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Thursday, October 21, 2004 - Page updated at 12:00 A.M.

Details about Seattle school found in Iraq

By Sanjay Bhatt
Seattle Times staff reporter

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Staff and students at the Center School in Seattle were told Monday that "old, outdated information" about their school was on a computer disk found in Iraq, officials said yesterday.

A few Seattle School District employees had known about the disk since Oct. 8, when the Seattle Police Department contacted the district but asked it not to divulge the information, said district spokeswoman Patti Spencer-Watkins.

About 300 students are enrolled at the Center School, which has about 14 staff members. The arts-focused high school is located in the Center House at Seattle Center.

The disk, which included such things as school names, floor layouts and building security diagrams, made national news Oct. 7. At that time, it was said to contain information about schools in six states — California, Florida, Georgia, Michigan, New Jersey and Oregon.

With memories still fresh of the terrorist attack on a school in Beslan, Russia, disclosure of the disk raised both fears and controversy. At the same time, the U.S. Department of Education urged schools to heighten security.

On Oct. 8, however, federal officials were insisting there was no terrorist connection to the disk. The FBI said it had contacted local officials out of an abundance of caution.

The unidentified Iraqi man who made the disk, The Associated Press reported, was doing research and had no connection to al-Qaida or Iraqi insurgents attacking U.S. soldiers. The man's links to the Baath Party weren't considered unusual, given that most government officials and community leaders in Saddam Hussein's Iraq had to pledge allegiance to the party.

Although initial news reports stated that the disk had information on schools in six states, and Washington wasn't one of them, Special Agent Robbie Burroughs, spokeswoman for the FBI Seattle office, yesterday said the Center School was "part of the same thing."

While the individual's possession of the information is "obviously suspicious," there is no evidence of a direct threat, Burroughs said.

She couldn't say why Washington wasn't included in the earlier news reports.
On Monday, "we were alerted there was a possibility that the information [about Center School] might get into the public domain," Spencer-Watkins said. The district agreed with the Police Department to share the news with the school community, she said. "We chose to do that because we wanted them to hear it directly from us."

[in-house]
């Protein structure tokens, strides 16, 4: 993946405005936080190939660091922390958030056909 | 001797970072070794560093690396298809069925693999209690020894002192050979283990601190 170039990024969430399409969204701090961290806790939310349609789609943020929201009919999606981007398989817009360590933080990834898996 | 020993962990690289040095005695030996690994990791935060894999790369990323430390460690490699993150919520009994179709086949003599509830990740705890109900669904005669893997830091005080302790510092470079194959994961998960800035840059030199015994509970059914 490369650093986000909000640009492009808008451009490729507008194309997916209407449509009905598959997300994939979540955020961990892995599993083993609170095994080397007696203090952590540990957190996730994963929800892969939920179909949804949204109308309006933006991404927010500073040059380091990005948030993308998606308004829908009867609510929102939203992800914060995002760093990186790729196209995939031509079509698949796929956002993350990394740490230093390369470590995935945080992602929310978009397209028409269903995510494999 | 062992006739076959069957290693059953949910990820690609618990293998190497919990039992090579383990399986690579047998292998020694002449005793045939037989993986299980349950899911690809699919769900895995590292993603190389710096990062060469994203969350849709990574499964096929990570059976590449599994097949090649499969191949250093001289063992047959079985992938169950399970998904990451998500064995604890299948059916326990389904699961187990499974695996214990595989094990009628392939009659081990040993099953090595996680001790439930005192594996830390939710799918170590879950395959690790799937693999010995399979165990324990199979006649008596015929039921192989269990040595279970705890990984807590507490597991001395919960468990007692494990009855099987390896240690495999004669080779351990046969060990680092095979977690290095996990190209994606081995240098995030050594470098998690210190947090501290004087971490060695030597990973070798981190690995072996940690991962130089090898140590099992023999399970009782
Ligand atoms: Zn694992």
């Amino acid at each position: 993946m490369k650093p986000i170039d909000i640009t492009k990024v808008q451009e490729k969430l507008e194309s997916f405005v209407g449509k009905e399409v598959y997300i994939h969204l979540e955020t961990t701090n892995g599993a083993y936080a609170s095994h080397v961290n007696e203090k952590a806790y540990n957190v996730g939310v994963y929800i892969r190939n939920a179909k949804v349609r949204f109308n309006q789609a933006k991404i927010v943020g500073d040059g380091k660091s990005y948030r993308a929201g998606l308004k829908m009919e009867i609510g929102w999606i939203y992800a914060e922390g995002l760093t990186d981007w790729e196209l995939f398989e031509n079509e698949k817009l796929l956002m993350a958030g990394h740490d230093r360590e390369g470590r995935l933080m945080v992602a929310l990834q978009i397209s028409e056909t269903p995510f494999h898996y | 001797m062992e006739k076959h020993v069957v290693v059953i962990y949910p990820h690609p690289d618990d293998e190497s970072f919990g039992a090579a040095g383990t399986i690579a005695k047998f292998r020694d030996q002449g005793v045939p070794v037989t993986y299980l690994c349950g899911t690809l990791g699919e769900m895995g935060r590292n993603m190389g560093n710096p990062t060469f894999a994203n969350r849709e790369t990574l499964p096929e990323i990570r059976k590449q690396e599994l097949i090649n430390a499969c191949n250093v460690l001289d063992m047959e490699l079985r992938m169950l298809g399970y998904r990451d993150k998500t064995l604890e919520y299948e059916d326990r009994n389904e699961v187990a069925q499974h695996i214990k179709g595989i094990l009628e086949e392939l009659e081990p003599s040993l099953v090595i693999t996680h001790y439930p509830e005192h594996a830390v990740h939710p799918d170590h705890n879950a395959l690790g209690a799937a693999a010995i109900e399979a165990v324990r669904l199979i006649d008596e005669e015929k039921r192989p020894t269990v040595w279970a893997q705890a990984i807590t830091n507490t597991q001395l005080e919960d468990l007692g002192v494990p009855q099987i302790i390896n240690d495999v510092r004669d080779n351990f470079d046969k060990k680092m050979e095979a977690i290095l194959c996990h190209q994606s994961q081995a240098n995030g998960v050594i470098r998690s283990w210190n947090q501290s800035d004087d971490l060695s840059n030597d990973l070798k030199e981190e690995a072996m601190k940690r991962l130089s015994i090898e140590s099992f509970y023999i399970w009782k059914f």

On Tuesday, the school district's security manager briefed Center School's staff during lunch, Spencer-Watkins said. Later that day, teachers read a letter about the disk to students and gave them copies, and the district mailed letters to families.

"We do not want to create unnecessary concern," the letter said. "However, we are advising you about this information at this time, because we want to ensure that we notify you directly before the information becomes public. The Seattle Police Department concurs with our decision."

Seattle police spokesman Sean Whitcomb said the disk was "part of a research project on education." While the fact that the disk included school names was declassified, the school names themselves remain classified, Whitcomb said. Seattle police disclosed that material about Center School was on the disk, he said, only because they learned from district officials that it had become public knowledge.

That the original alert was even issued has become controversial just weeks before the presidential election. On Oct. 8, the Washington Post reported that "some security and foreign-policy experts said the alert created fear unnecessarily because no specific threat was cited, and they questioned whether the letter was a calculated pre-election move."

Last week, a Cornell University sociologist released a study that showed how President Bush's approval ratings have jumped every time the federal government has issued a terrorism warning.

Sanjay Bhatt: 206-464-3103 or

Staff reporter Mike Carter contributed to this story.

Copyright © 2004 The Seattle Times Company

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